Sometimes final answers may have to wait for weeks — or for ever. But many can be answered within minutes. Computers and experienced statisticians will be working for BBC-tv and Radio through the night. By the time each result is broadcast, the computers (National Elliott 803 for TV and IBM 7094 for radio) will have worked out swing and the turnout. They will keep a running tally of all the votes cast and calculate up-to-date percentages for each party.

They will analyse the results in each big city and each region and they will check whether rural or suburban or other types of constituency are out of line with the rest of the country. A British election, however, presents, in computer terms, a very simple problem; the election results programme must not, therefore, be seen as a great test of the studio computers. They will merely provide accurate information rather more quickly and more exhaustively than slide rules and adding machines. However, with subtle analysis, the fuller data from the computer will make it possible to give more exact forecasts rather earlier than ever before and at the same time to tell you what lies behind the figures.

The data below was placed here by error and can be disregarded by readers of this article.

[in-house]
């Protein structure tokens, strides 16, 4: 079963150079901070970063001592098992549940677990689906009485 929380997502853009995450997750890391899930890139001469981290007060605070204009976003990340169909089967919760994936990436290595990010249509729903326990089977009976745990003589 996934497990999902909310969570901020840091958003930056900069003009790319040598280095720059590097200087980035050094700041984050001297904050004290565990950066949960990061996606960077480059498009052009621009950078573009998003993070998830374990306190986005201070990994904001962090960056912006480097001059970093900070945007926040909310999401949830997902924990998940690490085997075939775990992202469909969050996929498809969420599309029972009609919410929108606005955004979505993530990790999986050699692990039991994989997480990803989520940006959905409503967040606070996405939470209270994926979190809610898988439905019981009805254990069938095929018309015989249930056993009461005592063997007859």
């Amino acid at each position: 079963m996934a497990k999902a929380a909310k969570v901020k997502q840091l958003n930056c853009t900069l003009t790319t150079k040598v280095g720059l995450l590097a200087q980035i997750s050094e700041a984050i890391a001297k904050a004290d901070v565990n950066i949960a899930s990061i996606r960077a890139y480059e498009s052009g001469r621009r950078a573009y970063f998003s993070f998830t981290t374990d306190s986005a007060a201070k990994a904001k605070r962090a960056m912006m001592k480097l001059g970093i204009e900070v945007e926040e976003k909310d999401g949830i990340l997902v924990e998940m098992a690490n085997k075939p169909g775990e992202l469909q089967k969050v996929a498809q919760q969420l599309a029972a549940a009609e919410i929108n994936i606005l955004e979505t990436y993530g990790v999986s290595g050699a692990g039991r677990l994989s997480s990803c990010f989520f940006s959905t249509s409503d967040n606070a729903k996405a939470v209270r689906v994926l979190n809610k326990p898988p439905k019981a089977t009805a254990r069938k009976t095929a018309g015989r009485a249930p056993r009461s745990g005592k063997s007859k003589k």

5: Three golden rules

  1. The crucial swing to Labour is 3½%. If the swing in the early results is much over 4%, the Labour party is heading for victory. If the swing is much under 3%, the Conservatives are home again.
  2. Labour need at least to gain 5 Conservative seats in the first 100 results to have a good chance of winning.
  3. The more the swing varies in different parts of the country, the longer it will be before anyone can go nap on the final majority.

Covering the Election: tonight and tomorrow

The BBC’s team for the most complex combined operation in its history includes television and radio’s most experienced commentators and reporters. They will provide you with an up-to-the-minute and comprehensive service of election results together with expert comment and analysis, vivid reports, and telling interviews from all over the country

About the author

Sir David Edgeworth Butler CBE FBA (1924–2022) was a professor of political science and psephology